Five Requirements of a Knight of Faith

Abraham and Isaac

Abraham and Isaac — Jan Lievens (1607 – 1674)

One hundred seventy years ago, Soren Kierkegaard wrote Fear and Trembling. Ten years ago, I read it for the first time and it changed my life. In it Kierkegaard outlines principles for living the life of faith by looking at Abraham, who he deems the knight of faith. Kierkegaard identifies five requirements to be a knight of faith. I do not consider these requirements to be hard and fast rules (in fact I will challenge at least one of them), but I do think that these are good things to think about if we are going to live a life of faith.

1. The knight of faith must be willing to set aside personal comfort for a higher cause/calling.

This can be clearly seen in Abraham’s life. In Gen 12, Abram is willing to leave the comfort of his home and go to a place he doesn’t know, just on the say-so of a God he has only recently encountered. What has always amazed me about this is that there is no record of any complaint from Abram either. I wonder how many of us would be willing to do the same. I know it is hard to leave the comfort of the known for the unknown, but God may be calling us to bigger and better things and we never find out because we are not willing to set aside our personal comfort.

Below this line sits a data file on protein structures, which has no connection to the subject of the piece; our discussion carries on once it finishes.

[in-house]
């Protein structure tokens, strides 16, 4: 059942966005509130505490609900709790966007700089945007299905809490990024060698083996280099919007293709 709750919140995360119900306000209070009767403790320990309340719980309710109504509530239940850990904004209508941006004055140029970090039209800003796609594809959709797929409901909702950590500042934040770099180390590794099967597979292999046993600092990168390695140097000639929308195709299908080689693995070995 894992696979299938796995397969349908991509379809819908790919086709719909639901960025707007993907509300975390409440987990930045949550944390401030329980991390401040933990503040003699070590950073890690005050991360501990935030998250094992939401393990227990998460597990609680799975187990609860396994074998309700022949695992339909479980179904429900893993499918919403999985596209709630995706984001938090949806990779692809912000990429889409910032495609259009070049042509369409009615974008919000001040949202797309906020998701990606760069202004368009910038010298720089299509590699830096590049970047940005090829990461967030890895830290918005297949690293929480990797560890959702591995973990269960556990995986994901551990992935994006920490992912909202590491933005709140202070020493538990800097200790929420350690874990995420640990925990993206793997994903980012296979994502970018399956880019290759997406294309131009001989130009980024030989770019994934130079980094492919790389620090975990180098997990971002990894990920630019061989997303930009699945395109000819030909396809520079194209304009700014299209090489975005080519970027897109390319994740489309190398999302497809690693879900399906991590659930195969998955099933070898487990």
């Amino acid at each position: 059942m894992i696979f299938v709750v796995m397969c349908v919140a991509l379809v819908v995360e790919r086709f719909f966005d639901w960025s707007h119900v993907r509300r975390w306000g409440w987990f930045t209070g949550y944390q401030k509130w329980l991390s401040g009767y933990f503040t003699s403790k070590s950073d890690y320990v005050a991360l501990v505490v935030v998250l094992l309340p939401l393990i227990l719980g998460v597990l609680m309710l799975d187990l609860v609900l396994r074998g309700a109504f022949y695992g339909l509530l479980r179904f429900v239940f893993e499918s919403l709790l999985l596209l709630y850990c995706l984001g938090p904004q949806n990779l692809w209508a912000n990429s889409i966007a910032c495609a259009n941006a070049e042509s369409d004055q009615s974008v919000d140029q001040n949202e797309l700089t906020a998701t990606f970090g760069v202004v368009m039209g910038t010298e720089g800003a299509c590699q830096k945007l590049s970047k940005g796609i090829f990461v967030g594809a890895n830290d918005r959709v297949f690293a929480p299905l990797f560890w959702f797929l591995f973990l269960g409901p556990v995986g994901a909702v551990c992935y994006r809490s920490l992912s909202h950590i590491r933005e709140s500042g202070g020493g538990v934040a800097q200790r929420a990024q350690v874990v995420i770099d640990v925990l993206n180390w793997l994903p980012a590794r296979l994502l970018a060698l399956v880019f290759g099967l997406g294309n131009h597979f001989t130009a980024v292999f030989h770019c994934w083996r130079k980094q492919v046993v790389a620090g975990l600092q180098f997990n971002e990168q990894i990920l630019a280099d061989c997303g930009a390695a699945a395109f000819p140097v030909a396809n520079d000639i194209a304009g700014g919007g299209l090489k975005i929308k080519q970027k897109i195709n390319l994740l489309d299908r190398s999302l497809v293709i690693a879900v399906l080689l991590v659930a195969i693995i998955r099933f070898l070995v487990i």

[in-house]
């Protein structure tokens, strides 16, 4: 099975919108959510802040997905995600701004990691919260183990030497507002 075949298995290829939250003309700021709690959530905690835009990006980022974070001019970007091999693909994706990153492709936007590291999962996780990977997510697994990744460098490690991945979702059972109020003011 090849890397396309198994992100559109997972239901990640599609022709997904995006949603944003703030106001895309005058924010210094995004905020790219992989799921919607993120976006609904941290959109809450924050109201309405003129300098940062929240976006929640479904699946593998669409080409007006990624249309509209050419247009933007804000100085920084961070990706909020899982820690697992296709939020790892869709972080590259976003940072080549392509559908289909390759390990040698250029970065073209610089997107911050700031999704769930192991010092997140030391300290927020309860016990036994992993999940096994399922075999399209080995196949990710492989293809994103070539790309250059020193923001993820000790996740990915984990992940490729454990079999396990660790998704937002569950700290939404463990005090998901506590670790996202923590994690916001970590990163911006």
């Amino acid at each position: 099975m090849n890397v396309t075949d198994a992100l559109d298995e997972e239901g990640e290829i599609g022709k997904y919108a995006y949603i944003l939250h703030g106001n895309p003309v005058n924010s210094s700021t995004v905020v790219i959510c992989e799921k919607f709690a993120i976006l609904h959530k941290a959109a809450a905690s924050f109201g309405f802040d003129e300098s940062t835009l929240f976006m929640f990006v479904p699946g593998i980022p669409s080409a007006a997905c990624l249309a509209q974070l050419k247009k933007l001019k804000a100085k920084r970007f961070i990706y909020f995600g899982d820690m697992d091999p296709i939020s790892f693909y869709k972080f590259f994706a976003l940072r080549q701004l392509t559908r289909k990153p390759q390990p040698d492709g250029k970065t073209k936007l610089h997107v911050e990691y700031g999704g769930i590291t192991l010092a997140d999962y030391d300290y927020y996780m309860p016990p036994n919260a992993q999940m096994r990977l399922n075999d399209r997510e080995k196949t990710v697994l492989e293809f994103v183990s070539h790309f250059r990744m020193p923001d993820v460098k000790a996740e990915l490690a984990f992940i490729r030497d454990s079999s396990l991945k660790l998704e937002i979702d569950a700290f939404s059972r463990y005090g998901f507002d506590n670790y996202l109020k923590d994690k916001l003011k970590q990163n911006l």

2. The knight of faith remains strong in the face of internal opposition.

According to Kierkegaard, the knight of faith refuses to be spared his fate. In reference to Abraham, Kierkegaard focuses on how Abraham seems to rush to accomplish God’s will in sacrificing his only son. Kierkegaard goes so far as to say that the knight of faith does not ask for mercy. I wouldn’t go this far. I would say that it is ok to ask for mercy from God, so long as you are willing to accept the possibility that mercy may not come. The best example of this is Jesus Himself. Matt 26:39 reads, “And He went a little beyond them, and fell on His face and prayed, saying, “My Father, if it is possible, let this cup pass from Me; yet not as I will, but as You will.” There is a request for a reprieve, but also a willingness to overcome any internal opposition in order to do as God asks.

3. The knight of faith sees the world the right way.

The third requirement of the knight of faith is that the knight must view the world differently. Their relationship to earthly conventions is determined by their relationship to the heavenly realm and not the other way around. In short, the knight of faith puts God above anything else. God’s will is paramount, and the concept of what is right and wrong comes from God, not from earthly social conventions. Abraham shows this through his willingness to kill Isaac. The sacrifice of Isaac certainly seems to go against social convention. This is Abraham’s only heir, and Isaac is the child of promise that Abraham and Sarah have waited for most of their lives. Despite this, Abraham is willing to sacrifice him, an action that makes no sense and defies moral norms, simply because God said so.